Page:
Activity 2: Story and Discussion - Two Men Named James
Activity time: 15 minutes
Materials for Activity
- Story 1, "Two Men Named James"
Preparation for Activity
- Read through the story.
- Photocopy Story 1, "Two Men Named James," one for each participant.
Description of Activity
This activity introduces two UU ministers who both suffered consequences as a result of their faith.
Give participants a one-minute stretch break if you like. Tell them to stand or stretch, or jump up and down, as they like. When all becomes calm again, introduce the story with words such as the following:
Michael Servetus was burned at the stake because he spoke against the trinity. That is an extreme consequence for his action. But every action we take and every choice we make have some sort of consequences. They might be big or little, bad or good; we do not always know about that. But we do know that all our actions have consequences. Now we are going to share a story called "Two Men Named James." It is about two Unitarian ministers, their actions, and the consequences that followed.
Read the story of James Luther Adams, the Unitarian minister who studied ethics and became Professor of Christian Ethics at Harvard Divinity School, and of James Reeb, the Unitarian minister killed in 1965 when he went to Selma, Alabama, to help win civil rights for African Americans. Alternately, you might ask for one or more volunteers to read it.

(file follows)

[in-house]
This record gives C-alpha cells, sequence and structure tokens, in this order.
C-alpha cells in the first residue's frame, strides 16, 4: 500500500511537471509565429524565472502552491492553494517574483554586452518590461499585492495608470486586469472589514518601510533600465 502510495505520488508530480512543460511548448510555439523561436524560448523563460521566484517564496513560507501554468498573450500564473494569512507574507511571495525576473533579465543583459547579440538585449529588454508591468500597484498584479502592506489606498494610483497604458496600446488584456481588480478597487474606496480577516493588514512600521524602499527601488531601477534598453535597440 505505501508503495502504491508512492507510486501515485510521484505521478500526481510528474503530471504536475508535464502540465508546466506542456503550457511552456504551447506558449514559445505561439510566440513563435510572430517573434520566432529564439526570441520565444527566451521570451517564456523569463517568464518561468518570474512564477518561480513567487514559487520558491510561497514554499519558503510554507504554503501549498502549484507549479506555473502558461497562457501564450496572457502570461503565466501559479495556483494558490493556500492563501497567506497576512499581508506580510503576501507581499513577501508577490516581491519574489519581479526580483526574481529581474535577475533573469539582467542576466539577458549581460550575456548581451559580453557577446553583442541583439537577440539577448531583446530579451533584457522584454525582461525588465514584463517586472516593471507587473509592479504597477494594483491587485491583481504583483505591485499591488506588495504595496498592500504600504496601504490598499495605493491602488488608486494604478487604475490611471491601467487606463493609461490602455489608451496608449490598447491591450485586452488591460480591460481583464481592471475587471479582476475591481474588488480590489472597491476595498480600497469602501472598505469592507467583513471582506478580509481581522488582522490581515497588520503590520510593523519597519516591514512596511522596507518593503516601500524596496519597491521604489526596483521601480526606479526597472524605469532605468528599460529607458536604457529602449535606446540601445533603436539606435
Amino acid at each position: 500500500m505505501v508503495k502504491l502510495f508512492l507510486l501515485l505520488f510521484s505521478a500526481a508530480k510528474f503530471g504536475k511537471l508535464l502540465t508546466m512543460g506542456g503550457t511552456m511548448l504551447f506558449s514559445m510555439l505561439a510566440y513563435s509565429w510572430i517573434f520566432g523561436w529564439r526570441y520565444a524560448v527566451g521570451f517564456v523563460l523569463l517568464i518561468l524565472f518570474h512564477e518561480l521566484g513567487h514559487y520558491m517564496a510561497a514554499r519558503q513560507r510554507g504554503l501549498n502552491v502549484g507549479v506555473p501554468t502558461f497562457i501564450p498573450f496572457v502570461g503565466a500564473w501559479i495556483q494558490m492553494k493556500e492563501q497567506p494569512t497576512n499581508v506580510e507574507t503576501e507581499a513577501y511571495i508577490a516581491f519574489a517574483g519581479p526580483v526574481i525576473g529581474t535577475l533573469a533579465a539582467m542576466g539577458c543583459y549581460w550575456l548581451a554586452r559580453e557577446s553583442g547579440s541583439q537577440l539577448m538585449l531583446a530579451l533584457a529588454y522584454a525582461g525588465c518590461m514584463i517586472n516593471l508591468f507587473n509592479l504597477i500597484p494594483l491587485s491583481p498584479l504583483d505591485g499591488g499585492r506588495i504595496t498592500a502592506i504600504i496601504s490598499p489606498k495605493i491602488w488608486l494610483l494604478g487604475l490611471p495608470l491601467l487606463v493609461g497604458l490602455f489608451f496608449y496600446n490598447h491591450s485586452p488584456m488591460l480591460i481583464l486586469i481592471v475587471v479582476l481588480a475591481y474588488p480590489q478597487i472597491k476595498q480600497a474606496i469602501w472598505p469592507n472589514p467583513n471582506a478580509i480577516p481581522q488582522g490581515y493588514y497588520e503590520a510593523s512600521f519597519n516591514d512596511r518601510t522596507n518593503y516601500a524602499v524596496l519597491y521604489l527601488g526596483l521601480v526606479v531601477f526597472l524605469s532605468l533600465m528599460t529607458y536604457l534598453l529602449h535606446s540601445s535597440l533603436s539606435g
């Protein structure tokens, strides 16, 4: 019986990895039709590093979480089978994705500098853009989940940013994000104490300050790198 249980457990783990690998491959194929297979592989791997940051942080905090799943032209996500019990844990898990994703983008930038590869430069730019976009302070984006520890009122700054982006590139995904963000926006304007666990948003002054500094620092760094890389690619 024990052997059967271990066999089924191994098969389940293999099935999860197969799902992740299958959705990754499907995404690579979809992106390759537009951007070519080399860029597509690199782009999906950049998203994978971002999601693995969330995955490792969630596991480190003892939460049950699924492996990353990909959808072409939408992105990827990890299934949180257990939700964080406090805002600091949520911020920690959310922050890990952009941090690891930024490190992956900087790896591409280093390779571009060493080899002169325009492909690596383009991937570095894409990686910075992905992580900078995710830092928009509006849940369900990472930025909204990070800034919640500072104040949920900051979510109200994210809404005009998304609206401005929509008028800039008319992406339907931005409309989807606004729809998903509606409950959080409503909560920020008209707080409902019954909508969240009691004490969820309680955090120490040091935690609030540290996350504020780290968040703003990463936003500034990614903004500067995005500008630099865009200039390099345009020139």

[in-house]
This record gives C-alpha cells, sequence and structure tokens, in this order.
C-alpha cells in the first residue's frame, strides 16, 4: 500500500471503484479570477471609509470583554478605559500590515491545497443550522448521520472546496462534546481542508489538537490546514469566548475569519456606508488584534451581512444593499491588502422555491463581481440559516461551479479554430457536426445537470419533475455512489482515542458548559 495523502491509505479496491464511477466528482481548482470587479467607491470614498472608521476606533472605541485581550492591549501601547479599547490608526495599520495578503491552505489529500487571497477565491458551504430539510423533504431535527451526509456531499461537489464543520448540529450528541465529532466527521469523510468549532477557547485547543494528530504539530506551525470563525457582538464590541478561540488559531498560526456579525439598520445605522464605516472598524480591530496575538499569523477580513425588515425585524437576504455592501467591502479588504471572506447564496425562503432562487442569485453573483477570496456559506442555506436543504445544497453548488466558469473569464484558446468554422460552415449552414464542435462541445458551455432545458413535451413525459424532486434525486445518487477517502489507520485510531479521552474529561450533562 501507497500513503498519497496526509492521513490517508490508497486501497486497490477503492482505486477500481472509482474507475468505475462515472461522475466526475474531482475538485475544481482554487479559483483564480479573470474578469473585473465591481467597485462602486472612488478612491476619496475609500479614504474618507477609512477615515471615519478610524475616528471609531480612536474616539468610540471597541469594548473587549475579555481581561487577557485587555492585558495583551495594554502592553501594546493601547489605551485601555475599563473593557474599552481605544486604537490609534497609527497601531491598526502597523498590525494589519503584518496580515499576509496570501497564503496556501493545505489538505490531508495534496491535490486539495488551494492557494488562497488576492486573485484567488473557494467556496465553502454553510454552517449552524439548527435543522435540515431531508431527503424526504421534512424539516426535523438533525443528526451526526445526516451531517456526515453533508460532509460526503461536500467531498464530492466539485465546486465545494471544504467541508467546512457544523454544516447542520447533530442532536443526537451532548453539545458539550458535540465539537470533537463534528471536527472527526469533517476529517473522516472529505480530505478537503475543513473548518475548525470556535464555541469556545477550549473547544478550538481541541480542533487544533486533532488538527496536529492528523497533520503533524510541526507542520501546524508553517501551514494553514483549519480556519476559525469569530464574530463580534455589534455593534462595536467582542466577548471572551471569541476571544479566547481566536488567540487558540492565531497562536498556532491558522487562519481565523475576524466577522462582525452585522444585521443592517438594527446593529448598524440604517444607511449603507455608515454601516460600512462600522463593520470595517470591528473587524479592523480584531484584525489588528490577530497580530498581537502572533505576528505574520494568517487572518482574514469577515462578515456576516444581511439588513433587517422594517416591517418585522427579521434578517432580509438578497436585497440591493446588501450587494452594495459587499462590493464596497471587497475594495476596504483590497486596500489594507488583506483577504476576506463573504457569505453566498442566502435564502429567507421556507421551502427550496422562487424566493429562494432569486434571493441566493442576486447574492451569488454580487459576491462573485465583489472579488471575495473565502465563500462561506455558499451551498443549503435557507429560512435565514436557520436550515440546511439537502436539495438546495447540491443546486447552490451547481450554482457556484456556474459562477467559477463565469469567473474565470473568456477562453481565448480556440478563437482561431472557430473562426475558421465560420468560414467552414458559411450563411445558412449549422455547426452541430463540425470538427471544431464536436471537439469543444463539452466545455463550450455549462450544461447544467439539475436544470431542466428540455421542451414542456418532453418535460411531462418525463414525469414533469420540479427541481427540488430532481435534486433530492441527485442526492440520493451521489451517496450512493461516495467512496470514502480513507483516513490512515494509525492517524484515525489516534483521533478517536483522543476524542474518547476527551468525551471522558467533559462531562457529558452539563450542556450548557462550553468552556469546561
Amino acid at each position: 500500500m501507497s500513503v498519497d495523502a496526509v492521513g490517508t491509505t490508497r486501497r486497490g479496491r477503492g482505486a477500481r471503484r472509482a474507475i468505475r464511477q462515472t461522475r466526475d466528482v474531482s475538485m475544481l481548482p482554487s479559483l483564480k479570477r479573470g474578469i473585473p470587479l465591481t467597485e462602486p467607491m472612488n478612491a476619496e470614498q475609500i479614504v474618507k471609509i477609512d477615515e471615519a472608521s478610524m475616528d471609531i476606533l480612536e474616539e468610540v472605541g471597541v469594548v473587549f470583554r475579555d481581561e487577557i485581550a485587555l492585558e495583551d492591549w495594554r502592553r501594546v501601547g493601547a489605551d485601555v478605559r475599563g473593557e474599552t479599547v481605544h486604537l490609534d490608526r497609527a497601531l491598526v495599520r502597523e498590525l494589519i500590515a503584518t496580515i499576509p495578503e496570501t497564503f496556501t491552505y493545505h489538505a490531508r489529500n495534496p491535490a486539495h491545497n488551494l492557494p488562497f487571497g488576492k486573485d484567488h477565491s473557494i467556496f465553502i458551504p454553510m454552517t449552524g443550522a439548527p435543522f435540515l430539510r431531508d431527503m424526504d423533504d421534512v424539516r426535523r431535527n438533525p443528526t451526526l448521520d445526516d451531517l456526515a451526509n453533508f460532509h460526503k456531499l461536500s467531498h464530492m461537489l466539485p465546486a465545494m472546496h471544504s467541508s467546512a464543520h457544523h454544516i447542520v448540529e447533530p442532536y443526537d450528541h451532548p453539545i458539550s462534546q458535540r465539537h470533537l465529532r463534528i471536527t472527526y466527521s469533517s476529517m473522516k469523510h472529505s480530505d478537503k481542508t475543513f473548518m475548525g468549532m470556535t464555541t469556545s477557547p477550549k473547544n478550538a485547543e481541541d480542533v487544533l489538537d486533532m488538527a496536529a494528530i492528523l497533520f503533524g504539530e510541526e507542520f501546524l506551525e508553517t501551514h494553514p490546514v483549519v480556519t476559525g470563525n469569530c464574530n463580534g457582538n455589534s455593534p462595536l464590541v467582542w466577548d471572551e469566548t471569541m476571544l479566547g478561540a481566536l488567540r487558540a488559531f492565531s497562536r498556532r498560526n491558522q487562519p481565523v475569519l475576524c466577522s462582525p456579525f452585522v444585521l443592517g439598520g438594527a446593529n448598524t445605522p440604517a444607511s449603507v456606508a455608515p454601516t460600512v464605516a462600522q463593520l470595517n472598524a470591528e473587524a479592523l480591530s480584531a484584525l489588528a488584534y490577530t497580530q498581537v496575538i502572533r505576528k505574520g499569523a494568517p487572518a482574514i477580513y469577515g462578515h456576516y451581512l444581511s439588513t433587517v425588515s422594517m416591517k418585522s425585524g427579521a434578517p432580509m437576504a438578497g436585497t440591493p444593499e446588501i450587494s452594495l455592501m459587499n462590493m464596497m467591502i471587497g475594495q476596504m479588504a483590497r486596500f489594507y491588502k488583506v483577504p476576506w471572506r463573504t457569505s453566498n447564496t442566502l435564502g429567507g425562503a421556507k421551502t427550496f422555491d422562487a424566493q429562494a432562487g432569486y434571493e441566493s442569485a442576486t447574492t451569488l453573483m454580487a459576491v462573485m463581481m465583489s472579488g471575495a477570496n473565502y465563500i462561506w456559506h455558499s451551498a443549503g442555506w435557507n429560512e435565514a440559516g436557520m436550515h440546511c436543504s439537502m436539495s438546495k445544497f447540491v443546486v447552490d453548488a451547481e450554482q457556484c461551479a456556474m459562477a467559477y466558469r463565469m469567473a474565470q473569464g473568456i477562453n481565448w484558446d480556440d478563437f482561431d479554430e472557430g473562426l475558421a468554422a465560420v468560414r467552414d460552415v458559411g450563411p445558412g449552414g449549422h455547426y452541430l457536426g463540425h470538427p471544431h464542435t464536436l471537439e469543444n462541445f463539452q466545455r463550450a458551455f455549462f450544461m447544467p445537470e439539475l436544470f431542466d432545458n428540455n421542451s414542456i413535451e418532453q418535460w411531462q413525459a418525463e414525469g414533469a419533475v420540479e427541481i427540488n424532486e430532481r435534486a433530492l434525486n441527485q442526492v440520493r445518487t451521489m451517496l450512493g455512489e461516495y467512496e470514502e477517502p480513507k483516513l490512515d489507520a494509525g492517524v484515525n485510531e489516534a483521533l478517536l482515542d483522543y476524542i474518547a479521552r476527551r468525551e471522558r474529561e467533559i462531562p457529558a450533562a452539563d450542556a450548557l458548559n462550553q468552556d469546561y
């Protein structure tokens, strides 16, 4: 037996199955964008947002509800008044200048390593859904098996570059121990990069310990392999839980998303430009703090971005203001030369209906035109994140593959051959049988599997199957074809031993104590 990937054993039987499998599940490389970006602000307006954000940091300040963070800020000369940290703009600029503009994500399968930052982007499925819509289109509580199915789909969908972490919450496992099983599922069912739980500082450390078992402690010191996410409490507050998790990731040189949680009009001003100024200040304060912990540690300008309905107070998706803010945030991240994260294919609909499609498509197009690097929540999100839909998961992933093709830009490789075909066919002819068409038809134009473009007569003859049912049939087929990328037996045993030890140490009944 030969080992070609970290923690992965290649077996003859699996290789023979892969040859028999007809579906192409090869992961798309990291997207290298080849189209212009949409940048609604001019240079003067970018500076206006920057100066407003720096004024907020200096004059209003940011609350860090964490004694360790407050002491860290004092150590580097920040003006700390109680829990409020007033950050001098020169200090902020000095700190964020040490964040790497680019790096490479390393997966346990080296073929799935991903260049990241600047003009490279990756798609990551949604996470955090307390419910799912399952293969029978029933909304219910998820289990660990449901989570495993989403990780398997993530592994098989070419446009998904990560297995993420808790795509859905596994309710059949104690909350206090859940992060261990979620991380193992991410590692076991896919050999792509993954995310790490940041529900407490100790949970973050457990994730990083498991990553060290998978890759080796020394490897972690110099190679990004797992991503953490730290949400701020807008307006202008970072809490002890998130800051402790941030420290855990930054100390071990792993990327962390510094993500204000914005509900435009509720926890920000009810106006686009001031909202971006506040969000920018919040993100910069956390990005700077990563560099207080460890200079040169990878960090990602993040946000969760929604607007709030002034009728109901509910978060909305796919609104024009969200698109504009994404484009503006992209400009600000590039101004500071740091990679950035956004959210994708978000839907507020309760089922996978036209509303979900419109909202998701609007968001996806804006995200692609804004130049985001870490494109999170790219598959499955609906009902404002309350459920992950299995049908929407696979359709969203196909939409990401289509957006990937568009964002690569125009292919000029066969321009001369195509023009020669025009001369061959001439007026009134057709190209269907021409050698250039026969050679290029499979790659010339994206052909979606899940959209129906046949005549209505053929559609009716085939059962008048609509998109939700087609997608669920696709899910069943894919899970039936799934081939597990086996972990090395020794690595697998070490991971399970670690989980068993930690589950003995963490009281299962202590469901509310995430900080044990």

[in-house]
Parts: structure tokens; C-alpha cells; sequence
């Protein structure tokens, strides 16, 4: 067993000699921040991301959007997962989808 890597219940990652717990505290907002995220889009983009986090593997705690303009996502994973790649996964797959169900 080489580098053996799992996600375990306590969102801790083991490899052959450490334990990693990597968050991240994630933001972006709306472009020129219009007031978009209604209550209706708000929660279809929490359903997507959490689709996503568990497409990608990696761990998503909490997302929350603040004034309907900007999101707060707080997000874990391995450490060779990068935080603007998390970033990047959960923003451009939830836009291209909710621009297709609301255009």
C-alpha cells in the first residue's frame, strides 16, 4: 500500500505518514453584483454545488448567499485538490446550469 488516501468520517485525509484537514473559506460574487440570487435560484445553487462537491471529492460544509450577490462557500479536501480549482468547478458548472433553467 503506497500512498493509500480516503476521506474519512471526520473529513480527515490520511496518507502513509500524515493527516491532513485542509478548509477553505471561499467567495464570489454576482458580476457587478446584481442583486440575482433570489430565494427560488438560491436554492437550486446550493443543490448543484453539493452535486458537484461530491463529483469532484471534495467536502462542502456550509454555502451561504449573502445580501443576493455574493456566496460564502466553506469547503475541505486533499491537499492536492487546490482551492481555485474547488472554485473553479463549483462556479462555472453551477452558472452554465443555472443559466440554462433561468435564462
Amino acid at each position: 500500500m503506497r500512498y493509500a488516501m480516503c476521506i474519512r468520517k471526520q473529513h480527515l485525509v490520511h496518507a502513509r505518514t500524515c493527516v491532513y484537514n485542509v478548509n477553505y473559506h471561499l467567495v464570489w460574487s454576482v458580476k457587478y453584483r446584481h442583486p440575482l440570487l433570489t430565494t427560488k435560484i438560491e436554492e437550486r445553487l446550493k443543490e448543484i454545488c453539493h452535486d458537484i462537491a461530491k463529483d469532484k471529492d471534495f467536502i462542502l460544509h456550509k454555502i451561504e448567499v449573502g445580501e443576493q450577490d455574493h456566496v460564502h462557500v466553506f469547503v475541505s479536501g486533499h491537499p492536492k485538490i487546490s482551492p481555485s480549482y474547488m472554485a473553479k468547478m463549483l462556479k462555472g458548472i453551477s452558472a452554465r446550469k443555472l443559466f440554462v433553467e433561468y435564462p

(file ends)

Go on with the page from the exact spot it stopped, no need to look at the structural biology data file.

Ask for general reactions to the story, and then pose questions like these:
- Some people thought Adams was too critical of Unitarian Universalism, yet he continued to call for changes in our religion. What consequences resulted from his action? What were the consequences of his work in Germany?
- What were some of James Reeb's choices and actions?
- Were the consequences positive, negative, or both?
- In the case of James Reeb, which were more important-the bad consequences or the good ones? Is it even possible to tell? Or is the question impossible to answer without further information? Were the consequences for Reeb and his family different from the historical consequences?
Conclude with a summary statement:
As we said before, all our actions have consequences. Sometimes we can guess what the consequences will be, and sometimes not. Sometimes they will be bad. Sometimes they will be good. And sometimes they will be both. But there will always be consequences.
For more information contact firstname.lastname@example.org.